Brazil Highlights Blockchain Technology as a Digital Strategy Goal
Last week, Brazil unveiled its Digital Government Strategy that highlighted the use of distributed ledger systems and blockchain technology to transform major parts of the economy, especially in a post-COVID-19 environment.
Brazil’s blockchain push
Major takeaways of the “Decree 10332/2020” include the unification of digital payment and financial channels, development of interoperability between legacy systems, and the “transformation” of digital services.
Some major goals, listed by Brazil’s government, include the promotion of [decentralized] government databases, making citizen identification fully digital, and optimizing existing framework.
The decree noted blockchain platforms serve as the bedrock for all goals listed above. In addition, the use of blockchain can enhance trust in governments while introducing verifiable decision making within all critical processes.
The decree noted, “Initiative 8.3. Make, at least, nine datasets available in federal public administration via blockchain solution, until 2022.”
The document called for “initiation” of resources for creating an interoperable Federal Government blockchain network, with relevant digital identification software and a secure algorithm to ensure no lapse in citizens’ privacy.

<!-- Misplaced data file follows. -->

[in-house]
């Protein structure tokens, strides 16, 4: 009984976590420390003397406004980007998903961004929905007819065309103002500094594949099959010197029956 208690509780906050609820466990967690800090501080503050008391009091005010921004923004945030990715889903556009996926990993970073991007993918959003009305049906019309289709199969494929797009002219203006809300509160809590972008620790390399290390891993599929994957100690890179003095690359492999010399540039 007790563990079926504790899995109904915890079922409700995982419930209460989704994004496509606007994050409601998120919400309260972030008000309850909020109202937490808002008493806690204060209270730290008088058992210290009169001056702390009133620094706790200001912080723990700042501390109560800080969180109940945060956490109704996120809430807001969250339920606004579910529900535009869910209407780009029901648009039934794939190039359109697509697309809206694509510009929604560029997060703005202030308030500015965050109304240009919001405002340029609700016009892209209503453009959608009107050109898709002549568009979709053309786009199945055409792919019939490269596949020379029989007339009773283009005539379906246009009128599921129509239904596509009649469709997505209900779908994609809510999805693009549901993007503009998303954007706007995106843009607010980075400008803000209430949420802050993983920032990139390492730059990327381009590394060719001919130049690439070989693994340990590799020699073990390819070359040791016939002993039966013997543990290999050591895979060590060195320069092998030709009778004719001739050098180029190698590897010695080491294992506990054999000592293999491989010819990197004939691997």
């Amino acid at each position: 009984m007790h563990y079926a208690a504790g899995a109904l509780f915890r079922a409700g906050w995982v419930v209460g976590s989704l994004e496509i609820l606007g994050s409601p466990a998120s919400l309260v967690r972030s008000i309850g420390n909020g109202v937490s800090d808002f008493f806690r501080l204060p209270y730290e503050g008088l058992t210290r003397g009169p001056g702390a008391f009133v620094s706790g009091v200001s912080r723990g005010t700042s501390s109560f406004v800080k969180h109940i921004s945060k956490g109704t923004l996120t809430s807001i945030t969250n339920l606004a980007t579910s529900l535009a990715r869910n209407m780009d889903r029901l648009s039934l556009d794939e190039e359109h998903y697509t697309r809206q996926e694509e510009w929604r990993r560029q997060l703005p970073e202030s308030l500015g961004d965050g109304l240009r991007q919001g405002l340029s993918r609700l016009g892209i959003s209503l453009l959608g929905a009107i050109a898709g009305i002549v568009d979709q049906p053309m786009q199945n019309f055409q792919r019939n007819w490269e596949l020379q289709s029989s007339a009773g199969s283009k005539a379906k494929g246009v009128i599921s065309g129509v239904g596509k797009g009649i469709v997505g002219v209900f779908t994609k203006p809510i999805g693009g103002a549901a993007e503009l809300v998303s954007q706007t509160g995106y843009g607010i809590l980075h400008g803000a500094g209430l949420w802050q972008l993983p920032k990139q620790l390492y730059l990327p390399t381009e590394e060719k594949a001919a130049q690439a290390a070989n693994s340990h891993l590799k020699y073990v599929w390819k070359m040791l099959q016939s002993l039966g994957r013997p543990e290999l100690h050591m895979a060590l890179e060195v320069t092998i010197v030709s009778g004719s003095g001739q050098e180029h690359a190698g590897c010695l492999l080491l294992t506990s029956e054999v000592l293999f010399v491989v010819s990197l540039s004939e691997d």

Countries moving to the blockchain as a preferred tool comes as no surprise. Distributed systems help reduce bureaucracy and corruption while protecting sensitive information and promoting trust.
Taking a leaf from China’s book
However, risks still exist. Blockchain infrastructure is still in its early stages, meaning extensive testing and limited trial runs are required before blockchain-based frameworks are applied for a critical, sensitive solution.
Blockchain systems also tend to be complex. Distributed computing remains a difficult area for software developers, with security, scalability, and network congestion all factors affecting performance.
But Brazil can look towards countries like China, which is currently leading in blockchain-related legal, regulation, technological progress.
The introduction of national standards, as China has unveiled, will help propel blockchain technology in most nations. “Incubation” areas, such as those in Anhui, help developers and investors to share ideas and work related to blockchain, in turn contributing to the creation of scalable and trusted solutions.
Meanwhile, the move is not Brazil’s first foray into blockchain systems. In 2019, as Blockchain.News reported, the country introduced the world’s first birth certificate issued on a blockchain. The country also mulled the creation of a native digital currency, touted a rival to stateless cryptocurrencies.
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